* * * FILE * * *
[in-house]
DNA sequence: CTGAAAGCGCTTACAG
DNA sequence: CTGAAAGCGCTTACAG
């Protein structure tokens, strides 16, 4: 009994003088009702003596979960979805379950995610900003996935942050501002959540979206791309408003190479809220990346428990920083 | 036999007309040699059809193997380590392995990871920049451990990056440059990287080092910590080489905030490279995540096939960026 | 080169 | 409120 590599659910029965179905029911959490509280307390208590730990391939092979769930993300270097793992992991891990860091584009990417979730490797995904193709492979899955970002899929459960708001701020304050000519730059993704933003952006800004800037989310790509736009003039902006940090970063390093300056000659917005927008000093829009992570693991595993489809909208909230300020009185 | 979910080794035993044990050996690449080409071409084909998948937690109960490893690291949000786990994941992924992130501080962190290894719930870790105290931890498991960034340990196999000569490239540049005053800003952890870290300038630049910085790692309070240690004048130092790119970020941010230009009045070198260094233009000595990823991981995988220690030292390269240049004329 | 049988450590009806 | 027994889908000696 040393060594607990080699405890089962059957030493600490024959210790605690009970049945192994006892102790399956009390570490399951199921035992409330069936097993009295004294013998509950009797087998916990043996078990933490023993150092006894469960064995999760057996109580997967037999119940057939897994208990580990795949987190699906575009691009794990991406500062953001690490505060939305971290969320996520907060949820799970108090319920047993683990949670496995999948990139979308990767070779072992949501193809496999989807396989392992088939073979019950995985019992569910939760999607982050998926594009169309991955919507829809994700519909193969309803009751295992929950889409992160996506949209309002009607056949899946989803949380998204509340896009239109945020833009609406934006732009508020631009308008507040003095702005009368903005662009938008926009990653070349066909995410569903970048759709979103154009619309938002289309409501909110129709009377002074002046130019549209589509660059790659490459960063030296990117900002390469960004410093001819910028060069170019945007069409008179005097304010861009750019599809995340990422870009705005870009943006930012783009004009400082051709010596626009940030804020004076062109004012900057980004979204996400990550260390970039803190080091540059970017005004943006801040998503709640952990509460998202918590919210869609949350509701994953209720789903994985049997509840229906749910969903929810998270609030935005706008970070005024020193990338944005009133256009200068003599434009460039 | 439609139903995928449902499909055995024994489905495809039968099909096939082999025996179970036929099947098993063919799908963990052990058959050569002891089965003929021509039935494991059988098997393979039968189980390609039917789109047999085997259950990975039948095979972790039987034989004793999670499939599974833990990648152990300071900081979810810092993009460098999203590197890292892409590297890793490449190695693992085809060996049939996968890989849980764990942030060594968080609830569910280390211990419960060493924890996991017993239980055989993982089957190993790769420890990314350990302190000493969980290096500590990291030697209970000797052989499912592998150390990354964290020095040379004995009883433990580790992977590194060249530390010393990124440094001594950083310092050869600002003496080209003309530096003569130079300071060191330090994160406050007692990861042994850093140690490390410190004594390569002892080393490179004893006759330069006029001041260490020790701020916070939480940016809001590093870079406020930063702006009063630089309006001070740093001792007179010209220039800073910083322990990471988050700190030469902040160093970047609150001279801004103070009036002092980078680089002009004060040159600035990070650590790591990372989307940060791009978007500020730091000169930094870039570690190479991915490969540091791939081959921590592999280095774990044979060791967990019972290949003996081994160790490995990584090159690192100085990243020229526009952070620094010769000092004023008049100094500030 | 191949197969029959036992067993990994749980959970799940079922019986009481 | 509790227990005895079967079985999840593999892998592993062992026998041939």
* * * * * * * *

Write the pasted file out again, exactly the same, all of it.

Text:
[in-house]
DNA sequence: CTGAAAGCGCTTACAG
DNA sequence: CTGAAAGCGCTTACAG
């Protein structure tokens, strides 16, 4: 009994003088009702003596979960979805379950995610900003996935942050501002959540979206791309408003190479809220990346428990920083 | 036999007309040699059809193997380590392995990871920049451990990056440059990287080092910590080489905030490279995540096939960026 | 080169 | 409120 590599659910029965179905029911959490509280307390208590730990391939092979769930993300270097793992992991891990860091584009990417979730490797995904193709492979899955970002899929459960708001701020304050000519730059993704933003952006800004800037989310790509736009003039902006940090970063390093300056000659917005927008000093829009992570693991595993489809909208909230300020009185 | 979910080794035993044990050996690449080409071409084909998948937690109960490893690291949000786990994941992924992130501080962190290894719930870790105290931890498991960034340990196999000569490239540049005053800003952890870290300038630049910085790692309070240690004048130092790119970020941010230009009045070198260094233009000595990823991981995988220690030292390269240049004329 | 049988450590009806 | 027994889908000696 040393060594607990080699405890089962059957030493600490024959210790605690009970049945192994006892102790399956009390570490399951199921035992409330069936097993009295004294013998509950009797087998916990043996078990933490023993150092006894469960064995999760057996109580997967037999119940057939897994208990580990795949987190699906575009691009794990991406500062953001690490505060939305971290969320996520907060949820799970108090319920047993683990949670496995999948990139979308990767070779072992949501193809496999989807396989392992088939073979019950995985019992569910939760999607982050998926594009169309991955919507829809994700519909193969309803009751295992929950889409992160996506949209309002009607056949899946989803949380998204509340896009239109945020833009609406934006732009508020631009308008507040003095702005009368903005662009938008926009990653070349066909995410569903970048759709979103154009619309938002289309409501909110129709009377002074002046130019549209589509660059790659490459960063030296990117900002390469960004410093001819910028060069170019945007069409008179005097304010861009750019599809995340990422870009705005870009943006930012783009004009400082051709010596626009940030804020004076062109004012900057980004979204996400990550260390970039803190080091540059970017005004943006801040998503709640952990509460998202918590919210869609949350509701994953209720789903994985049997509840229906749910969903929810998270609030935005706008970070005024020193990338944005009133256009200068003599434009460039 | 439609139903995928449902499909055995024994489905495809039968099909096939082999025996179970036929099947098993063919799908963990052990058959050569002891089965003929021509039935494991059988098997393979039968189980390609039917789109047999085997259950990975039948095979972790039987034989004793999670499939599974833990990648152990300071900081979810810092993009460098999203590197890292892409590297890793490449190695693992085809060996049939996968890989849980764990942030060594968080609830569910280390211990419960060493924890996991017993239980055989993982089957190993790769420890990314350990302190000493969980290096500590990291030697209970000797052989499912592998150390990354964290020095040379004995009883433990580790992977590194060249530390010393990124440094001594950083310092050869600002003496080209003309530096003569130079300071060191330090994160406050007692990861042994850093140690490390410190004594390569002892080393490179004893006759330069006029001041260490020790701020916070939480940016809001590093870079406020930063702006009063630089309006001070740093001792007179010209220039800073910083322990990471988050700190030469902040160093970047609150001279801004103070009036002092980078680089002009004060040159600035990070650590790591990372989307940060791009978007500020730091000169930094870039570690190479991915490969540091791939081959921590592999280095774990044979060791967990019972290949003996081994160790490995990584090159690192100085990243020229526009952070620094010769000092004023008049100094500030 | 191949197969029959036992067993990994749980959970799940079922019986009481 | 509790227990005895079967079985999840593999892998592993062992026998041939």